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Post No. 61871110
Rather repugnant is Blackstar (2015), an effort put together as a melodramatic swan song ala Innuendo. These moments of superficial death themes are actually entertaining and hilarious jibs, as if the corpse rock star wanted to provide his own post-modernist critical commentary on the pop (emphasis on pop) art he belongs to. Alas, most of the songs are unlistenable, beyond disposable. Very few people would have listened to this album if it had been done by a lesser known singer-songwriter; let alone reviewed it. It is especially Visconti who disappoints. Bowie's sound was largely Visconti's (or Eno's). Without that sound, Bowie forever remains a second-rate vocalist singing second-rate pop for a second-rate audience.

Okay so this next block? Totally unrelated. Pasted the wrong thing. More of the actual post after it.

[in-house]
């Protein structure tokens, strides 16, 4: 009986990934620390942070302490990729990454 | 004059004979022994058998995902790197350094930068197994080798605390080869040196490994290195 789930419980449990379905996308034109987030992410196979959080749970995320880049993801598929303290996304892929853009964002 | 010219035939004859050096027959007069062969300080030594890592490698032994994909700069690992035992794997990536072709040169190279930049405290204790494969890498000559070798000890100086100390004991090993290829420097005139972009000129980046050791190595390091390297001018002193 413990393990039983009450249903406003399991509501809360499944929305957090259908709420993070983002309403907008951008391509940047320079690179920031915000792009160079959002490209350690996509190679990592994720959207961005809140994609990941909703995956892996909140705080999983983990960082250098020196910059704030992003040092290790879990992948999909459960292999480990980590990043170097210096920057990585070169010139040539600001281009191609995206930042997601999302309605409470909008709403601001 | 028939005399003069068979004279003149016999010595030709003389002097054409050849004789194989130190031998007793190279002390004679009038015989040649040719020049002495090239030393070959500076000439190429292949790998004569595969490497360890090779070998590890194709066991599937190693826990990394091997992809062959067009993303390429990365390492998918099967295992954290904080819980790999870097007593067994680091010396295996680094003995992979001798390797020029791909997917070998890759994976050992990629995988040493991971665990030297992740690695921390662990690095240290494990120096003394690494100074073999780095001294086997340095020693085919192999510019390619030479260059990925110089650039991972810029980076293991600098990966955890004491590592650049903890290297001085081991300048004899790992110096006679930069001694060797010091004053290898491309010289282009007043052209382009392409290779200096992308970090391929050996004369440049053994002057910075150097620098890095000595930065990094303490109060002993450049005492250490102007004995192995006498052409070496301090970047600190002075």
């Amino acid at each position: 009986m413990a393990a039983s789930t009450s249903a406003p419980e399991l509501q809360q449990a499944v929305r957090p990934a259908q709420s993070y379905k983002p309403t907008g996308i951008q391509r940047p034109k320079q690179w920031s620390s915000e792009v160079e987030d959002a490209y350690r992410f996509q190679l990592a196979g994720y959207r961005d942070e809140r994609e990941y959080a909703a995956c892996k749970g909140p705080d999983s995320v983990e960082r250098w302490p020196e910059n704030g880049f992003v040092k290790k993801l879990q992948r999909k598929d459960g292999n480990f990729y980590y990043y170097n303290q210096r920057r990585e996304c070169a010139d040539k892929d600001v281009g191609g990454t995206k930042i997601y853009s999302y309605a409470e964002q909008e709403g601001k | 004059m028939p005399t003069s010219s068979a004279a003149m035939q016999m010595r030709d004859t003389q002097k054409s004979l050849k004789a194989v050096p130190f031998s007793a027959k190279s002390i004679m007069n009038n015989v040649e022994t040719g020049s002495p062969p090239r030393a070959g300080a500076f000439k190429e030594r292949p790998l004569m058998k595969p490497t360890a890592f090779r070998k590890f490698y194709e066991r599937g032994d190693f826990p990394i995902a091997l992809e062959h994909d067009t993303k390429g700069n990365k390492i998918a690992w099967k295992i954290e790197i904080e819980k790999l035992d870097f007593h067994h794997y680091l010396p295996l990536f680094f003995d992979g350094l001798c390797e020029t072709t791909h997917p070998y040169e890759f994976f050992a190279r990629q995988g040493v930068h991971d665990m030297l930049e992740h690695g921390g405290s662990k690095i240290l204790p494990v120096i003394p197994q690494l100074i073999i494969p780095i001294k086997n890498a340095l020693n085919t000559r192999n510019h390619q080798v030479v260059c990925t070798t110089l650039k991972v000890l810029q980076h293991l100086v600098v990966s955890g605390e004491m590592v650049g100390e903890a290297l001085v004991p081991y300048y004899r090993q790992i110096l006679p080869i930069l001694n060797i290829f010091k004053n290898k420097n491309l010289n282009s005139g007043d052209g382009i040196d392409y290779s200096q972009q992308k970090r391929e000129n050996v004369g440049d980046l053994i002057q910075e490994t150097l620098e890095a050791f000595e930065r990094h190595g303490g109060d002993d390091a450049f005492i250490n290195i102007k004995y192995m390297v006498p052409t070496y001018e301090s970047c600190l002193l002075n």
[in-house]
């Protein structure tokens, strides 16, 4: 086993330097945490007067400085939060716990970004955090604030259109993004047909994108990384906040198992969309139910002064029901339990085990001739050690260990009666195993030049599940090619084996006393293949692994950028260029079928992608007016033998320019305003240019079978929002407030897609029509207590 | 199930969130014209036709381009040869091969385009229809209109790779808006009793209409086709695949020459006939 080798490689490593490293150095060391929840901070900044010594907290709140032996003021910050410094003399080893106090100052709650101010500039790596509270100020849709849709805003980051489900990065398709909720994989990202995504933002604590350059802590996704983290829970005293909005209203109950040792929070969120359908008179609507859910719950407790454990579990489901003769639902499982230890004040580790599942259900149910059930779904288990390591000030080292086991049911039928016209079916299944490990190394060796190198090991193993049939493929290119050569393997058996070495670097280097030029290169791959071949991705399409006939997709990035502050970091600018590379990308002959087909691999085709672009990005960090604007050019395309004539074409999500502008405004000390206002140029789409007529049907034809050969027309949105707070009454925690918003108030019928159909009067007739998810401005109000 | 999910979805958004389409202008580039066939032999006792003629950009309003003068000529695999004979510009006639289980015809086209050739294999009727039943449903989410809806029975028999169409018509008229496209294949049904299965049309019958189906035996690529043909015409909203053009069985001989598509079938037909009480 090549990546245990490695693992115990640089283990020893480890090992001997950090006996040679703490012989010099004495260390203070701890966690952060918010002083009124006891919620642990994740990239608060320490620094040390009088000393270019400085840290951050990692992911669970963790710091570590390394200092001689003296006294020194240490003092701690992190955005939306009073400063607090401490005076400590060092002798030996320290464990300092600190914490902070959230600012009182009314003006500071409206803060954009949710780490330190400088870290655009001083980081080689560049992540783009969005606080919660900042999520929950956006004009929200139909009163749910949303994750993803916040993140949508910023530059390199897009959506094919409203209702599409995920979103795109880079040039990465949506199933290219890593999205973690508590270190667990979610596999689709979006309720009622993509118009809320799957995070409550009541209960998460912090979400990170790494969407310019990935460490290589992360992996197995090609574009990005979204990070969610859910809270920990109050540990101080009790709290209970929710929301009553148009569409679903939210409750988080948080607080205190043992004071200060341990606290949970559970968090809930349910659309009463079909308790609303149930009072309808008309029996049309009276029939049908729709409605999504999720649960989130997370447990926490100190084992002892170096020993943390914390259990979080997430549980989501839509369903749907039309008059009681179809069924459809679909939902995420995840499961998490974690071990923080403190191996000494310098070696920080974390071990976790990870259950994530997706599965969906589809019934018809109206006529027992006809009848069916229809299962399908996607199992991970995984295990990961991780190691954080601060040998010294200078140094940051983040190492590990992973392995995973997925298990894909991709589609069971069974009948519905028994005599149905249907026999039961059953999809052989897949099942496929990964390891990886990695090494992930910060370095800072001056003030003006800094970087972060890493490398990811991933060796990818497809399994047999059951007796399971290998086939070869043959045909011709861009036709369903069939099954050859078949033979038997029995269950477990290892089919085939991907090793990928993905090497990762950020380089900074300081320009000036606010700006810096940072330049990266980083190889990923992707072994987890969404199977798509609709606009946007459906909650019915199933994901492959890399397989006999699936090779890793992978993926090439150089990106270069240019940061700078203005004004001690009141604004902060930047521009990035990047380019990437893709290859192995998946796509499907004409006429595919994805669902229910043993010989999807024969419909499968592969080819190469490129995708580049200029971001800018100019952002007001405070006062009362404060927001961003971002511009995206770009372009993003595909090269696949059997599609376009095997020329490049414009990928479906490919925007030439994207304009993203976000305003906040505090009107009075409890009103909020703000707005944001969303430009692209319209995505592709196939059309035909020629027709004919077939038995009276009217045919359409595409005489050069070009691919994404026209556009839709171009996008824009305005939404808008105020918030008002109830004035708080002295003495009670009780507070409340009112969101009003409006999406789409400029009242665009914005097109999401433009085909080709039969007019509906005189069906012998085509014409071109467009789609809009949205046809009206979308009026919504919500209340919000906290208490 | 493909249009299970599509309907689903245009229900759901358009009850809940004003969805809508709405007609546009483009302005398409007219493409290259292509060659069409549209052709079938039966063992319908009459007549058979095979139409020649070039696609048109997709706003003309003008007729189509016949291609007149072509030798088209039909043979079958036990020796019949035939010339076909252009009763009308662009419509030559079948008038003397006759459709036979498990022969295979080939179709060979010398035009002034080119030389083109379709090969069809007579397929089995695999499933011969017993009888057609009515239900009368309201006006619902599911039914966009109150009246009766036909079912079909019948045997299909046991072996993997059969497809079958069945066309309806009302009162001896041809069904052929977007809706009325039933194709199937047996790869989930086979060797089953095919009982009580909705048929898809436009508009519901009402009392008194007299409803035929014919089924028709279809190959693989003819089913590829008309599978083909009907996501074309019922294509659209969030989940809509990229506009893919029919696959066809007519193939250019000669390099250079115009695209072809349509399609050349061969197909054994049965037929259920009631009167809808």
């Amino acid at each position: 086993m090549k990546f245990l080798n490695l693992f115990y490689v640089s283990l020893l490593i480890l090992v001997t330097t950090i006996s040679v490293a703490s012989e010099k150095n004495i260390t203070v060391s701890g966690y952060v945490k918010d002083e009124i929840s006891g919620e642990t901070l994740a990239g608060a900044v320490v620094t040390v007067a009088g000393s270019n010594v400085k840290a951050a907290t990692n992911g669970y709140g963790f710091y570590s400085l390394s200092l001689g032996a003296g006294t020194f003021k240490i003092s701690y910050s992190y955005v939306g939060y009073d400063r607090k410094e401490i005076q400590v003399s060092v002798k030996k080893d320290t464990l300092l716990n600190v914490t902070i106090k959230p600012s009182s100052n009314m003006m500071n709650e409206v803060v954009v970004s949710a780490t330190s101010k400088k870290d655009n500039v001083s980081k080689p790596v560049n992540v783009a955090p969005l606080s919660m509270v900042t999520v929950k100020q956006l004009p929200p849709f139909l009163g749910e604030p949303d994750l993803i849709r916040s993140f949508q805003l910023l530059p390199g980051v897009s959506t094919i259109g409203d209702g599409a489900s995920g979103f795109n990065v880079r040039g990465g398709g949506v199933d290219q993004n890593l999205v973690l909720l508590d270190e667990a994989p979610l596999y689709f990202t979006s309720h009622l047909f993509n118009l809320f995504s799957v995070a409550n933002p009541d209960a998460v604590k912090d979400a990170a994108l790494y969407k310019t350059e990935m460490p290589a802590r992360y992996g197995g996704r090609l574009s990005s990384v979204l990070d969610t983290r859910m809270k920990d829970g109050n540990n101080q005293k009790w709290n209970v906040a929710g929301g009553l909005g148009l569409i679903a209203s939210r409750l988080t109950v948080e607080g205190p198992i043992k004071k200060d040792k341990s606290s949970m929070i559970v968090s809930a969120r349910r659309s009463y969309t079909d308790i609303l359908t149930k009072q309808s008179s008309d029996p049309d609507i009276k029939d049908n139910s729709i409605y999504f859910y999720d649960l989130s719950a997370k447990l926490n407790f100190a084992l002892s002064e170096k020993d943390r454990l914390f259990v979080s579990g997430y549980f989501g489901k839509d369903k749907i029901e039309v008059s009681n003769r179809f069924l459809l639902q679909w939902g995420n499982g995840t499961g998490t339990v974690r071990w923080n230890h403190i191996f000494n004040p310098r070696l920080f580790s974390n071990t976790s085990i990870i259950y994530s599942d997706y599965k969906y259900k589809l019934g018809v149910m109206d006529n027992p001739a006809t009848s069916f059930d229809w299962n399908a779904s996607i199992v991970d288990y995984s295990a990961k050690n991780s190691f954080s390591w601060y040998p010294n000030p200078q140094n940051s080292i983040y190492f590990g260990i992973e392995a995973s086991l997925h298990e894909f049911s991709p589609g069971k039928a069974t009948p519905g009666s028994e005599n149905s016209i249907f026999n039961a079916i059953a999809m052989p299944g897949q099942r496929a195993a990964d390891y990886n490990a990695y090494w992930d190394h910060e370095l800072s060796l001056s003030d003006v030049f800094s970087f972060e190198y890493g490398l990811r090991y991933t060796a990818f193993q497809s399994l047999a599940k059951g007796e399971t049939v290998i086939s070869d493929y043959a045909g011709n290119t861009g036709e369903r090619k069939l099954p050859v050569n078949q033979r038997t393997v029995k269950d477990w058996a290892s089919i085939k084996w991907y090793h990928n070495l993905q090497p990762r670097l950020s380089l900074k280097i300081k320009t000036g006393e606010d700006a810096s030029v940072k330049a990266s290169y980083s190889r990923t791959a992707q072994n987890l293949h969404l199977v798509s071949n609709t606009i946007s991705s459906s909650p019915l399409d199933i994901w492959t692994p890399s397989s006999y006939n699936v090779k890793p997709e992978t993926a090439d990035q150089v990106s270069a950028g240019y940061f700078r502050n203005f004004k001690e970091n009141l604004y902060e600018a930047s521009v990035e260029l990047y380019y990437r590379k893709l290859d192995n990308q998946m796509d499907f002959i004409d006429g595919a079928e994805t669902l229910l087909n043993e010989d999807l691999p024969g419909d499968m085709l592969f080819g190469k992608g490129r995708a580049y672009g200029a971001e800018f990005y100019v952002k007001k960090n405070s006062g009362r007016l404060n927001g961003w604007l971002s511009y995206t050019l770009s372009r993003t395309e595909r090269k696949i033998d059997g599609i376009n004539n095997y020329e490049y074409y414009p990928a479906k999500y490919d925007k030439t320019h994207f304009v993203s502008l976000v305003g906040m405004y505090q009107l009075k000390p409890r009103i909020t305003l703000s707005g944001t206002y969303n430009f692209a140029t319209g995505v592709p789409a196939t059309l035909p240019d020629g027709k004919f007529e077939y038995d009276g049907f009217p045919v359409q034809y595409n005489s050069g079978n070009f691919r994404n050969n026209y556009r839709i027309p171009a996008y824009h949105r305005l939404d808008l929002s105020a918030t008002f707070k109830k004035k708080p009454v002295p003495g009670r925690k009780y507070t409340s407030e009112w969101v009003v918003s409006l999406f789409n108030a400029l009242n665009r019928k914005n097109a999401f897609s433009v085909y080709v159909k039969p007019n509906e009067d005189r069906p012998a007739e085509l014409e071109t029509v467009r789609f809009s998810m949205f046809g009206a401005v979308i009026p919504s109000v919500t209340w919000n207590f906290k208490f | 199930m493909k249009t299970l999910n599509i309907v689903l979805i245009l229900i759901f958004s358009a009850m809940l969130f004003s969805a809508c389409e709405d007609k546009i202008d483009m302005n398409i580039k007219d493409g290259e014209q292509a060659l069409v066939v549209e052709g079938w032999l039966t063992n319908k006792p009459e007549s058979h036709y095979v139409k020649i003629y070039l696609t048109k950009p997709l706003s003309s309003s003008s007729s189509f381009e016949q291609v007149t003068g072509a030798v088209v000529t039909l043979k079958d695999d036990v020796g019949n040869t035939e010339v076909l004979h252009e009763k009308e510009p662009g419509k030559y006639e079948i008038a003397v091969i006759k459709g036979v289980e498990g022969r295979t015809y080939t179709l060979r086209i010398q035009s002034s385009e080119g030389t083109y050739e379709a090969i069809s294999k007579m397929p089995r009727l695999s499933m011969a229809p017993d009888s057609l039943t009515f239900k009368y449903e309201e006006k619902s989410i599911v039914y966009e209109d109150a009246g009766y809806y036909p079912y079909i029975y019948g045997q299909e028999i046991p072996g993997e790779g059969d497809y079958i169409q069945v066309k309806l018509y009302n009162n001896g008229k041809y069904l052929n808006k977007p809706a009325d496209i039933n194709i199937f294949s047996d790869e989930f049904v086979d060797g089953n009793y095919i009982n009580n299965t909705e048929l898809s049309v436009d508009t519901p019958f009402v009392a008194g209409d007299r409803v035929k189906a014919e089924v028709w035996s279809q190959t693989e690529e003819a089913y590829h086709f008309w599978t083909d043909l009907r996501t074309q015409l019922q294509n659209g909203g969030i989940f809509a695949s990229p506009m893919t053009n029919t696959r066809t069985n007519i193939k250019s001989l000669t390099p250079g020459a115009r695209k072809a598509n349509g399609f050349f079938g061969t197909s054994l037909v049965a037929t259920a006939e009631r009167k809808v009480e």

Bowie used to be "style" for the sake of style, and he was briefly a real musician (no, not the collaborations with Brian Eno, but the mid 1990s). Now he seems after the ultimate definition of bad taste (using his mortality to promote a product) while explaining what an incompetent musician he is. One of the most over-rated artists of his generation, David Bowie could have spared himself the embarrassing prophecy of "Never Get Old": as a matter of fact, he was born old.